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Former Japanese Prime Minister Yukio Hatoyama gives lecture at SNU

  • December 1, 2015
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Yuki Hatoyama is giving a lecture at the University Cultural Center
Yuki Hatoyama is giving a lecture at the University Cultural Center

On November 5th, former Japanese Prime Minister Yukio Hatoyama (2009~2010), who had expressed a wish to converse with young Korean intellectuals, delivered a lecture at Seoul National University. It marked the 70th anniversary of Korean independence from Japan, and was the first time a former or incumbent Japanese prime minister spoke at SNU.

An engineering graduate of the University of Tokyo, Hatoyama earned a PhD at Stanford University and started his political career in the Liberal Democratic Party but later became one of the founding members of the Democratic Party of Japan, and subsequently became the first Prime Minister in 2009.

Hatoyama visited Korea earlier in August for a ceremony marking the 70th anniversary of the end of World War 2. During this visit, he toured the Seodaemun Prison, where Korean independence fighters had been jailed and tortured by Japanese officials. At one point, in front of the memorial stone, Hatoyama knelt in respect, and offered a prayer for freedom fighters who were killed by Japanese police during the Japanese occupation.

In his lecture, Hatoyama discussed the bilateral summit between South Korean President Park Geun-hye and Japanese Prime Minister Abe Shinzo on November 2, “It is unfortunate that the issue of comfort women and historical disputes regarding Japan and Korea have yet to be resolved. However, it is a relief that Korea and Japan have held a summit to attempt to improve relations.” He also commented on the strained Korea-Japan relations over the past decades, by expressing concern over the uncompromising nationalistic stance of the incumbent Prime Minister Shinzo Abe. Hatoyama explained that the conservative stance of Japan and the Lost 20 Years, the years from 1995 to 2007 which marked an economic recession, caused the decline of Japanese national confidence, and a subsequent lack of magnanimity.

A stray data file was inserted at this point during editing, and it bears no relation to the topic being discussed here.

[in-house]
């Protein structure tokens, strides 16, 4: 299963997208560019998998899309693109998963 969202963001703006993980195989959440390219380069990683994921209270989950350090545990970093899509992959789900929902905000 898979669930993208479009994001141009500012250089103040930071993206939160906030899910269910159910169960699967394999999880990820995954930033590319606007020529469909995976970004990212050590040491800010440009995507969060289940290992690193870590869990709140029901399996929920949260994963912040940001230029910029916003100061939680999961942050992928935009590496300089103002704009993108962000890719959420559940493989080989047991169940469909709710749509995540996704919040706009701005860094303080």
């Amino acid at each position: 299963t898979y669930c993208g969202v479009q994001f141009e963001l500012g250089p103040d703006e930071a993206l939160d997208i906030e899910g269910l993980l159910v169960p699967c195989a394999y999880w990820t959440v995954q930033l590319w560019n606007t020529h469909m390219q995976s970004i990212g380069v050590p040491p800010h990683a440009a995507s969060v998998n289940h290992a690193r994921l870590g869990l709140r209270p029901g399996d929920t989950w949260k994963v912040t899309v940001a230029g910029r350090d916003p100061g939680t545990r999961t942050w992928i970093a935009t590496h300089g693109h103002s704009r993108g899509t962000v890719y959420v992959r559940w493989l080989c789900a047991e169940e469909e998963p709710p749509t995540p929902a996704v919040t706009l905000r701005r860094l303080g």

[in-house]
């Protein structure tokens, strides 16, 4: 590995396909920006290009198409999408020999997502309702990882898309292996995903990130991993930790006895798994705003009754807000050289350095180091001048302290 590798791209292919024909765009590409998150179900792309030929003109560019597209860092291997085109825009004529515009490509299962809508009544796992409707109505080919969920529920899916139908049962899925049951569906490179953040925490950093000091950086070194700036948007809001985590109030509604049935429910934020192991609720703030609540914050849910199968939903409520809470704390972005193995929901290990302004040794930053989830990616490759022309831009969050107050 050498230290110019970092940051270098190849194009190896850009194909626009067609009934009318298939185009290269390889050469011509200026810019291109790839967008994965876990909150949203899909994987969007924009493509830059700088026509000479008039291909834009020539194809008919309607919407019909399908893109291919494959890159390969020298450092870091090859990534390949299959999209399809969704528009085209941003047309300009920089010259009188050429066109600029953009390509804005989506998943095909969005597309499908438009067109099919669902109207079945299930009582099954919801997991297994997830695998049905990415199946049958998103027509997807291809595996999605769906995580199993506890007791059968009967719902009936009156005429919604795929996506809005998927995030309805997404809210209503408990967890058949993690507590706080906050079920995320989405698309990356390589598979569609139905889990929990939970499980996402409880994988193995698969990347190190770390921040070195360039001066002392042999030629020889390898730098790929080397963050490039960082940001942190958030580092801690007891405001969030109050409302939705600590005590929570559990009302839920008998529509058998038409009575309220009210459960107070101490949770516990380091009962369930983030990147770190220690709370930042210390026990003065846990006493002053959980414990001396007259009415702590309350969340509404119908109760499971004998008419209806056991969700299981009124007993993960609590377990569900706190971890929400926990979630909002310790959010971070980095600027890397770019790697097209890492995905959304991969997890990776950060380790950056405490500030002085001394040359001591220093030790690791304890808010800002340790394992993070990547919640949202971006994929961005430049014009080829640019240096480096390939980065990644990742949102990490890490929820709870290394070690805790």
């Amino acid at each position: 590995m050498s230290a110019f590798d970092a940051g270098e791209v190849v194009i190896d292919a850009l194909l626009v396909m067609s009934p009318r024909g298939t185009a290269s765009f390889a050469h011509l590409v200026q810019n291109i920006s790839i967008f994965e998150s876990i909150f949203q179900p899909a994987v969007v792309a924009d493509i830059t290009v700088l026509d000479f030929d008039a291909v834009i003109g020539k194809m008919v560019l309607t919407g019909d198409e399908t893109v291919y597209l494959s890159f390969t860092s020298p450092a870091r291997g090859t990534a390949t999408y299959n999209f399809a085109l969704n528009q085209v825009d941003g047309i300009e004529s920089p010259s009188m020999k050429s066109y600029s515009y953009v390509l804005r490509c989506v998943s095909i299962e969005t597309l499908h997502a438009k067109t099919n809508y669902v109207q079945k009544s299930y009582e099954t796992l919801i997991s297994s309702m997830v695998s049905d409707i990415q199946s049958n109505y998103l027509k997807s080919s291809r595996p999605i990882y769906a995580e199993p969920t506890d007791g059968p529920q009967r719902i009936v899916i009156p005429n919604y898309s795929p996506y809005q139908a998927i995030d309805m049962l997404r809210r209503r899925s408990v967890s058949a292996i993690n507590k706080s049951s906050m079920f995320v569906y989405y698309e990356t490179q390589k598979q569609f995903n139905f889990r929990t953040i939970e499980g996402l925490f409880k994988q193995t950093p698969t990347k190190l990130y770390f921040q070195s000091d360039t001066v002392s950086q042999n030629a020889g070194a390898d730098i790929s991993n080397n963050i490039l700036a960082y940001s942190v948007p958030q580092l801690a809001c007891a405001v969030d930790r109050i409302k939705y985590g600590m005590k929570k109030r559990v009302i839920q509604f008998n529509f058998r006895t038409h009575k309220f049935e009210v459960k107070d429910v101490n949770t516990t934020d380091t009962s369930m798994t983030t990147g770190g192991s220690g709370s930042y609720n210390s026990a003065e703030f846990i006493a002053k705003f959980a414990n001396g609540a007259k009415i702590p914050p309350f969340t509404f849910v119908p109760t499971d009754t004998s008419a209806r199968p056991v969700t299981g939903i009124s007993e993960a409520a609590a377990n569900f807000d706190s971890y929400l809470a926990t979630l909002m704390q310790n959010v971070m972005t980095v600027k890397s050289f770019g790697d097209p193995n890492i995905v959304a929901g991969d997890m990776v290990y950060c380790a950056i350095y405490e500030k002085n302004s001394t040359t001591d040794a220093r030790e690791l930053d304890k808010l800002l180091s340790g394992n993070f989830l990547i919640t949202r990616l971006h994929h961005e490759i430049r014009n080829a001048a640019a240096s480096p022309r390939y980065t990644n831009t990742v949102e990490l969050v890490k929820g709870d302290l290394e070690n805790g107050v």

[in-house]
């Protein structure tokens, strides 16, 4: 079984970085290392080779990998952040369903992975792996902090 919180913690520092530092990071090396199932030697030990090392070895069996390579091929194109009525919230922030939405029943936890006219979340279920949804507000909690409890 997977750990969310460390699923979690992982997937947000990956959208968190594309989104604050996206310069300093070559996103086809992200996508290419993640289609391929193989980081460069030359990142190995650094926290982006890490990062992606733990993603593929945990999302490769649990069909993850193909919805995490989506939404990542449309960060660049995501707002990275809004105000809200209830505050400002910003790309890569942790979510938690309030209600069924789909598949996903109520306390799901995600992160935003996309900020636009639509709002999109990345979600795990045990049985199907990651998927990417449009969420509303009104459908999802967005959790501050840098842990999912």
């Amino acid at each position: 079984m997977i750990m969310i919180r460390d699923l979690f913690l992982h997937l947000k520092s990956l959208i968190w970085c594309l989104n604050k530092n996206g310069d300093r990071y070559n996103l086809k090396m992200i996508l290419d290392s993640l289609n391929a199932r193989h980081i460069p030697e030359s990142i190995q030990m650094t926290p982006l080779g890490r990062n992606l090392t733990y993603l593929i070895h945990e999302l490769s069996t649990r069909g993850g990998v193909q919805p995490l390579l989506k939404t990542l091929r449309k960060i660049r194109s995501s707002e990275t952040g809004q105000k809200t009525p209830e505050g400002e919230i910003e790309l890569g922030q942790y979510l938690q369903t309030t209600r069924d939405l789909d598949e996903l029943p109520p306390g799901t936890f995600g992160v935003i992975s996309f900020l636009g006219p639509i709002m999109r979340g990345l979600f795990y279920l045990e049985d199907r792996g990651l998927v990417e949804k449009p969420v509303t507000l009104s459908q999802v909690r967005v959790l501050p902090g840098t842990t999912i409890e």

Former Japanese Prime Minister Hatoyama
Former Japanese Prime Minister Hatoyama

The former Japanese Prime Minister also talked about the controversial issue of Korean comfort women, girls and women forced into sexual slavery by the Japanese Imperial Army before and during World War 2, “The true problem with comfort women isn’t whether they were forced or consenting, but is its very existence in an abusive, and unethical system.” He was critical of the Japanese government’s attempts to cloud the matter, “Just 20 years ago, the Japanese Emperor himself apologized for the damage and suffering caused by Japanese crimes. Through the Murayama Statement and the Kono Statement, we apologized for our mistakes… but the recent attempts to review the Kono Statement is not a pursuit of democracy and peace but the result of narrow-minded nationalism.” Hatoyama was met with massive applause as he claimed, “A Japanese patriot would be right to apologize for the wrongs of his country and move forward… We must take responsibility for our history until other countries no longer feel the need to criticize us for our actions.”

Another point discussed by Hatoyama was his concern of Prime Minister Abe’s passage of security legislation in September. These security bills revised the ground rules for military engagement, allowing Japan to commit to collective self-defense. This is a subject of heated debate as it allows Japan, for the first time since the end of World War 2, to deploy the Self-Defense Forces to assist an ally in battle overseas, even if Japan itself is not under attack. Hatoyama felt that this would lead to increased tension and an acceleration of an arms race in Asia.

Hatoyama concluded his talk by proposing the idea of an East Asian Community: an integration of Asia, similar to the current European Union, which he believed would secure peace and prosperity. To achieve this, he stressed the importance of Korea-Japan relations, and the need for Japan to truly apologize for its crimes. He concluded by quoting the words of Count Coudenhove-Kalergi, founder of the first popular movement for a united Europe, written 91 years ago, “All great historical ideas started as a utopian dream and ended with reality. Whether a particular idea remains as a utopian dream or becomes a reality depends on the number of people who believe in the ideal and their ability to act upon it.”

Written by JUN Taehoon, SNU English Editor,
Reviewed by Eli Park Sorensen, SNU Professor of Liberal Studies,

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